What is De Quervain’s Tenosynovitis?
De Quervain’s Tenosynovitis (DQT) is a common work-relevant condition, often seen within occupational health physiotherapy clinics as improper care can often result in lengthy sickness absence. Inflammation of the sheath surrounding the tendons at the base of the thumb can result in pain and swelling near the base of the thumb, and difficulty moving or using tour thumb, for example when gripping or pinching.
What Causes De Quervain’s Tenosynovitis?
DQT is multifactorial and so there are a number of factors that can influence your likelihood of developing symptoms, as well as the severity of symptoms, and symptoms usually develop due to a combination of these factors, not just one. These factors can include
- Direct trauma to the wrist – scar tissue can restrict movement
- Repetitive hand or wrist movement while gripping or pinching, such as working in the garden, screwdriver use, hand-sewing or even lifting your baby,
- Individual factors – being female, pregnancy and being between the ages of 30-50 all increase the likelihood of developing DQT.
- Physical wellbeing factors – medical conditions in which you are prone to inflammatory conditions, such as rheumatoid arthritis, increase the likelihood of developing DQT and the length of time it takes to recover.
- Psychological wellbeing factors – stress, depression and anxiety all increase the likelihood of developing DQT and even increase the severity of pain and the length of time it takes to recover.
How can I help myself?
The majority of DQT cases can be treated conservatively with physiotherapy treatment and advice, however, your attitude and the actions you take are the most important factors in preventing long-term problems. The most effective way to manage symptoms of DQT are to
- Avoid aggravating activities as much as possible. Once symptoms have settled you can gradually increase your exposure to some of these activities, but in order to prevent recurrence of symptoms, consider changing your activities so that you minimise future exposure.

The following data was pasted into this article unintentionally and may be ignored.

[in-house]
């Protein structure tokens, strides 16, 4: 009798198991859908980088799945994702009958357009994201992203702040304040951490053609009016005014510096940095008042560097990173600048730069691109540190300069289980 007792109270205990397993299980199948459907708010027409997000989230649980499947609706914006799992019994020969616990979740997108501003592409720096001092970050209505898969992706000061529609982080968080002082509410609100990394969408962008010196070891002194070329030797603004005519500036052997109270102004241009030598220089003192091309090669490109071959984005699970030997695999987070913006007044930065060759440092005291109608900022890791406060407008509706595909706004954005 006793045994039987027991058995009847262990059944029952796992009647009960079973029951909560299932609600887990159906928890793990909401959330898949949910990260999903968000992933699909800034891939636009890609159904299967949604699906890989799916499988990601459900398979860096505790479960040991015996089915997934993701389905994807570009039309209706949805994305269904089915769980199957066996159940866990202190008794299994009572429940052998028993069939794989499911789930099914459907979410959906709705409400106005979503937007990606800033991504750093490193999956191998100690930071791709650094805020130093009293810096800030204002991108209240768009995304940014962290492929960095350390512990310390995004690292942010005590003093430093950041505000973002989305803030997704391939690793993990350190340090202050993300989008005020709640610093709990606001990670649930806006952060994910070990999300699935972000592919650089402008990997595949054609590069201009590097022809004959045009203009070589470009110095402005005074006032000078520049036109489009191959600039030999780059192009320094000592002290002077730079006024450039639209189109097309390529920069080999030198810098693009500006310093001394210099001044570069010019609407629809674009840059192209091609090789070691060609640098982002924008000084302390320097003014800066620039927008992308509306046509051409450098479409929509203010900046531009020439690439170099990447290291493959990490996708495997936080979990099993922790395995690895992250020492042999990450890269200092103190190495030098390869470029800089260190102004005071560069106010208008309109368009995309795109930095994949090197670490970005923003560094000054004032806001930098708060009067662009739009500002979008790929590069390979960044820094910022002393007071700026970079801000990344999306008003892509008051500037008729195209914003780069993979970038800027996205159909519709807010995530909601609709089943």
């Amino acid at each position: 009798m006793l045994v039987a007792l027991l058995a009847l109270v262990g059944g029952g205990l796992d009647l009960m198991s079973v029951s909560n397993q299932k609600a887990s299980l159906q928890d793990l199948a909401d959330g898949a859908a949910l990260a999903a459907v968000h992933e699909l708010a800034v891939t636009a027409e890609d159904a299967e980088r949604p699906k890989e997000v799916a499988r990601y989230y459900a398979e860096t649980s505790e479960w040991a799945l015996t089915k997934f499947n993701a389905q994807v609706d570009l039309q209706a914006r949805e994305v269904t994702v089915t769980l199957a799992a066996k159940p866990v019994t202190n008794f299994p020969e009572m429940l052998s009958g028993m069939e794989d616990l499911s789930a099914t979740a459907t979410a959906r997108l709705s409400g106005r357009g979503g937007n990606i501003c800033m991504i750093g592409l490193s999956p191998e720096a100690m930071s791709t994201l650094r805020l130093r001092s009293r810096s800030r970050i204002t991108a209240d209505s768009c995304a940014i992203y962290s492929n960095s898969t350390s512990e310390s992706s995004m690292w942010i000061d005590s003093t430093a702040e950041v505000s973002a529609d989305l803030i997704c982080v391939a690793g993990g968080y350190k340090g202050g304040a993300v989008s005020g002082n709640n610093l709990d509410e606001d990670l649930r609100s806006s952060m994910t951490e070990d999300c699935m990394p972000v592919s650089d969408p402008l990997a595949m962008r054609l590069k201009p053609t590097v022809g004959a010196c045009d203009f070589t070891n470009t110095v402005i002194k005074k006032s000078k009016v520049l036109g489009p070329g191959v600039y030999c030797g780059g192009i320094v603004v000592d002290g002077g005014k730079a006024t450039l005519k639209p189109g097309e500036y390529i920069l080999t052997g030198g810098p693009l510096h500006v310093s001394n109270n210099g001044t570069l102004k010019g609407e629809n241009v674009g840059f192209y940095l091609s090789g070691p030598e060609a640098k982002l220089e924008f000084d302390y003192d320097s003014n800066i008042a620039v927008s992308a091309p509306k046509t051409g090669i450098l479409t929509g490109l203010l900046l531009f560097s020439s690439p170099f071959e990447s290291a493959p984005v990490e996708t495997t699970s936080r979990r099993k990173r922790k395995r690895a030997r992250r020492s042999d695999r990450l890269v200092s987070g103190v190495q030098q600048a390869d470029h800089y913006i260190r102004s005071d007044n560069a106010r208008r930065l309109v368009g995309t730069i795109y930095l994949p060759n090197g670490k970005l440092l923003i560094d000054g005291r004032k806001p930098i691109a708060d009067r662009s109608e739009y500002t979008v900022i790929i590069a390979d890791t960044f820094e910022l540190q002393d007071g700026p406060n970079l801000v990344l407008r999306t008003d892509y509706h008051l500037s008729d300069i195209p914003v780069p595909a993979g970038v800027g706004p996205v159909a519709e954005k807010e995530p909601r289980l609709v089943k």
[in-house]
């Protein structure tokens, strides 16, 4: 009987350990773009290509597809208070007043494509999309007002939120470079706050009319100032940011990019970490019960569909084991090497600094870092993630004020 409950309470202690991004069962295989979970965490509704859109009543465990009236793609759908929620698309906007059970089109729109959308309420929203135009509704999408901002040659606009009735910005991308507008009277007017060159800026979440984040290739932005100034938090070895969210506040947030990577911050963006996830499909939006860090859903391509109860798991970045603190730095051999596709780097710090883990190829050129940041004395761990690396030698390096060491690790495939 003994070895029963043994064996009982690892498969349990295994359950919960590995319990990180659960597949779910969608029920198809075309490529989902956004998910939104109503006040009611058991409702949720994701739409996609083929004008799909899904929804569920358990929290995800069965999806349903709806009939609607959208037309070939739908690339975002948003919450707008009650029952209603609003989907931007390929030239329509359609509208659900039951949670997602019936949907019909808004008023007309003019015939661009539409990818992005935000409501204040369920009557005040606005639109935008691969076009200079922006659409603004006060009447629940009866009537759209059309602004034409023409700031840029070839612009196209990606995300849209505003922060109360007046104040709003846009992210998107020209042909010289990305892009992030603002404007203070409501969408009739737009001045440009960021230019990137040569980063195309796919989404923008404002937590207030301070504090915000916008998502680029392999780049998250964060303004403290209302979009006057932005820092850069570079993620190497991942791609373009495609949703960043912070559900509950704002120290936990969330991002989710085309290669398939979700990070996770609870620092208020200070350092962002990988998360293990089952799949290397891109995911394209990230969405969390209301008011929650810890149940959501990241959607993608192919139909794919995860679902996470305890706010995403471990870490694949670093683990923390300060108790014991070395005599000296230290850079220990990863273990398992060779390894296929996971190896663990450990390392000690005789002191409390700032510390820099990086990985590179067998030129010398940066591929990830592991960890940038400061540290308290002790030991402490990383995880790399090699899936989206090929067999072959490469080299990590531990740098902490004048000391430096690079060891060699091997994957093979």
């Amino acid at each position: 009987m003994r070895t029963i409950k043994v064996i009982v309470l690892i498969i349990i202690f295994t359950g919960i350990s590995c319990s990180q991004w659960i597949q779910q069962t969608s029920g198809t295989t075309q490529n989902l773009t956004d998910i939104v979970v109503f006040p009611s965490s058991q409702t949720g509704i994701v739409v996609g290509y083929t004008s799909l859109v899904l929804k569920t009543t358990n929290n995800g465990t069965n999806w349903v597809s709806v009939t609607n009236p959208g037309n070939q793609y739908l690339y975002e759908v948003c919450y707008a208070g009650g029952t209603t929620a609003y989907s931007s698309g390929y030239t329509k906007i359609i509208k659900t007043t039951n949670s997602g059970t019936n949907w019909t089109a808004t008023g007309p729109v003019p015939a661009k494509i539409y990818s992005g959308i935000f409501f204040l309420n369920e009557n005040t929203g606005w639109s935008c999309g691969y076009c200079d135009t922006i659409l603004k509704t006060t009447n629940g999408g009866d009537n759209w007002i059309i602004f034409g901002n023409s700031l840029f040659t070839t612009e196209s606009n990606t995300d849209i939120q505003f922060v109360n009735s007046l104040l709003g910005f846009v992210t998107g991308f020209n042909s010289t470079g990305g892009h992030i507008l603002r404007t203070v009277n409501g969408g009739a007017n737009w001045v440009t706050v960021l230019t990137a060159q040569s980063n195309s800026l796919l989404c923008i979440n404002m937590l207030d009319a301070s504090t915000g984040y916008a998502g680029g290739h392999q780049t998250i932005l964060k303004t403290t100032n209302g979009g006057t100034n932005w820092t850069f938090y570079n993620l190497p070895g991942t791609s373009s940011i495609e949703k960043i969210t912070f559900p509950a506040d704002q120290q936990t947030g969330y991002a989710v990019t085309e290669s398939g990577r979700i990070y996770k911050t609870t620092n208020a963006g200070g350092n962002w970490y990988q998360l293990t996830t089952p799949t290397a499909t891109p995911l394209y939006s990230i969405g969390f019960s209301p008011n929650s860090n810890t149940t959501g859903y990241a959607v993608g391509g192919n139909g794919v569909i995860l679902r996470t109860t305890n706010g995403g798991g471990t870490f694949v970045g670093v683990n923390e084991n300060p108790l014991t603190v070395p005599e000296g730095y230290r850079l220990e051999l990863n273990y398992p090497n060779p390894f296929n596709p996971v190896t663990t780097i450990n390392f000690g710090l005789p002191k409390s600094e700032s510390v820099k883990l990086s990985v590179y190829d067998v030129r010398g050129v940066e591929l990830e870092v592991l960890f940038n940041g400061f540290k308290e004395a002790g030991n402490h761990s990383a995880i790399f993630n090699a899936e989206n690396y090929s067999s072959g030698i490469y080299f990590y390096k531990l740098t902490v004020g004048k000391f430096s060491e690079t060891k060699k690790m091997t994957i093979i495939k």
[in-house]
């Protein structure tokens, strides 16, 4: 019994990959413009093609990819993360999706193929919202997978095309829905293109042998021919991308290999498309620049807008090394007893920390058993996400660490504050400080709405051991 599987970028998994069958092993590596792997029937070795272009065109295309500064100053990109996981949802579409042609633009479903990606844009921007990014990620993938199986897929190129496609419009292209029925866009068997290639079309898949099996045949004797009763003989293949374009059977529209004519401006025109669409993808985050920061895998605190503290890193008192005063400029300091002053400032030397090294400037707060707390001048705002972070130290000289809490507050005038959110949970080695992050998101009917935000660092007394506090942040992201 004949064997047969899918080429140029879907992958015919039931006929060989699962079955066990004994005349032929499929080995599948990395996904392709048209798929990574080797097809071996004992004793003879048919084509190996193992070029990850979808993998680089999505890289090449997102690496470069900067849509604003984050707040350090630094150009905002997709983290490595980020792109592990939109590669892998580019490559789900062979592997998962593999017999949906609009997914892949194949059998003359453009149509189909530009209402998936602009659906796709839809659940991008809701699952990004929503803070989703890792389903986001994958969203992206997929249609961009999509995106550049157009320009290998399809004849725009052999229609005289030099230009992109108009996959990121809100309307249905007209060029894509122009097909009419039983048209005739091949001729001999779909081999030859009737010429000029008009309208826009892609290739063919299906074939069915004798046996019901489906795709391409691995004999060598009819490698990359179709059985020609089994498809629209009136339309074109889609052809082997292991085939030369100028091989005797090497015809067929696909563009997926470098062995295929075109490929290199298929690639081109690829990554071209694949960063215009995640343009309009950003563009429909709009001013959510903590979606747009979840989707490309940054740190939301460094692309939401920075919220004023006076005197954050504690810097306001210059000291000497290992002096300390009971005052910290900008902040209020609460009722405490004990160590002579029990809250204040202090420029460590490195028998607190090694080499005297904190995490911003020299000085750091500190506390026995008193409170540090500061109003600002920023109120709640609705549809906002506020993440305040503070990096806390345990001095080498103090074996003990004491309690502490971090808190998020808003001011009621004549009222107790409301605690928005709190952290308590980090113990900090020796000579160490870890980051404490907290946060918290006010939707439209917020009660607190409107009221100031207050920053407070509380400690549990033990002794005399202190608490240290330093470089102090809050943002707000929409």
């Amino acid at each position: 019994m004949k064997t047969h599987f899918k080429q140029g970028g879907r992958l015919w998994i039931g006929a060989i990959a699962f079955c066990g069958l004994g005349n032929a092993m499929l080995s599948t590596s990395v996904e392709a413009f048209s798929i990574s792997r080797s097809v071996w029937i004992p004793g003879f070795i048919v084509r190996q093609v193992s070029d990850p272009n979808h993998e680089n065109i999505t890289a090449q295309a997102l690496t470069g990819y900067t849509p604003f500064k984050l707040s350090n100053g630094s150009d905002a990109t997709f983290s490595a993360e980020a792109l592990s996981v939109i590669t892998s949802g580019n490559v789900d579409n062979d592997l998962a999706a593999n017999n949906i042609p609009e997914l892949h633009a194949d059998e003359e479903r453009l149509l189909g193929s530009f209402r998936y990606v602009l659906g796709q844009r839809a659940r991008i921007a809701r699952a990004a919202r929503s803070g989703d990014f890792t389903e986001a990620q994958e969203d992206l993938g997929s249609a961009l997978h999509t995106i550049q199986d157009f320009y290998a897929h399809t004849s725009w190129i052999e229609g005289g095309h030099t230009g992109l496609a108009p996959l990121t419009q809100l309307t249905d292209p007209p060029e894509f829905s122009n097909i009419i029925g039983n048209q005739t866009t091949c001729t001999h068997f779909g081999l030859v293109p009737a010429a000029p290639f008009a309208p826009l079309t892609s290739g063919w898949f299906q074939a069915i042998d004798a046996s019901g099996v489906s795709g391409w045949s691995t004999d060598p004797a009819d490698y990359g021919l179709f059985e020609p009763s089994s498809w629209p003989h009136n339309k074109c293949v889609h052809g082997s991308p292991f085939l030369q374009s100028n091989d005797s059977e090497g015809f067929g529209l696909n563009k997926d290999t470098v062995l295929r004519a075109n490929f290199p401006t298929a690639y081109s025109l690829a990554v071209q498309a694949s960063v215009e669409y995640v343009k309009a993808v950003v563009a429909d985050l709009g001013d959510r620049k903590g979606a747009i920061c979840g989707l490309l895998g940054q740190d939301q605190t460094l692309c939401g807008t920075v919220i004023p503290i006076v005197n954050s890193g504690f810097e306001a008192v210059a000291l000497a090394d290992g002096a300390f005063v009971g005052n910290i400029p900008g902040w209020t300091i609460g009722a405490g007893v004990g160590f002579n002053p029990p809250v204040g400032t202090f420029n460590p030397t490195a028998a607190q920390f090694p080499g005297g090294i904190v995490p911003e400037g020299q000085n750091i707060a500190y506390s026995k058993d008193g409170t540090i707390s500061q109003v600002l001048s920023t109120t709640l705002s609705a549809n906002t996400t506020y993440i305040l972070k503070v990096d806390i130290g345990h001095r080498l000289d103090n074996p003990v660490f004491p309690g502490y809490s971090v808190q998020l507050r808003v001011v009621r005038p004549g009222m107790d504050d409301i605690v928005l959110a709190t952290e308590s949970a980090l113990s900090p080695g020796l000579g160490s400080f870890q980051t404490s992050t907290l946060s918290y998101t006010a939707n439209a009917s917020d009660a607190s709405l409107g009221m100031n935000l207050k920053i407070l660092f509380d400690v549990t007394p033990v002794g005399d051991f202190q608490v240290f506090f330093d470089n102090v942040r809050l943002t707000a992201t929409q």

- Talk to your GP or pharmacist about what pain relief or anti-inflammatory medication may be right for you. If your pain is controlled, you will be able to maintain more movement, while anti-inflammatory medication (egibuprofen) will reduce inflammation.
- Apply an ice pack (wrapped in a towel) to reduce pain and inflammation.
- Ensure you are following all manual handling techniques correctly at home and work – keep the load close to your waist, use your legs to lift, lower or push loads as these are the most powerful muscles in the body, and work within your capability.
- Report any symptoms you think may be work-related. Firstly, you may have a lawful duty to report your injury. Secondly, by informing your employers they are then able to make any necessary adjustments to your workplace or working practices, either temporarily for yourself on an individual basis, or permanently to improve overall workplace wellbeing.
How can physiotherapy help?
At Physiotherapy Matters, our physiotherapists can conduct a thorough assessment to confirm a diagnosis and work with you to help you manage your symptoms and return to normal activity by
- Helping you understand your condition
- Helping identify the factors that may have caused or be aggravating your symptoms and providing advice on how to minimise these, including manual handling or safe DSE use.
- Developing symptom management strategies so you always feel in control
- Completing ergonomic workplace assessments to minimise any work-related risk
- Providing an individualised exercise program to improve mobility and strength in order to address symptoms but also to prevent future episodes, including work-hardening
- Providing additional manual therapies that may help ease symptoms, such as
- Taping to reduce pressure on the tendons.
- Acupuncture to reduce pain
- Referring for additional services if required including
- Shockwave therapy to improve healing
- Corticosteroid injection to reduce pain and allow exercise
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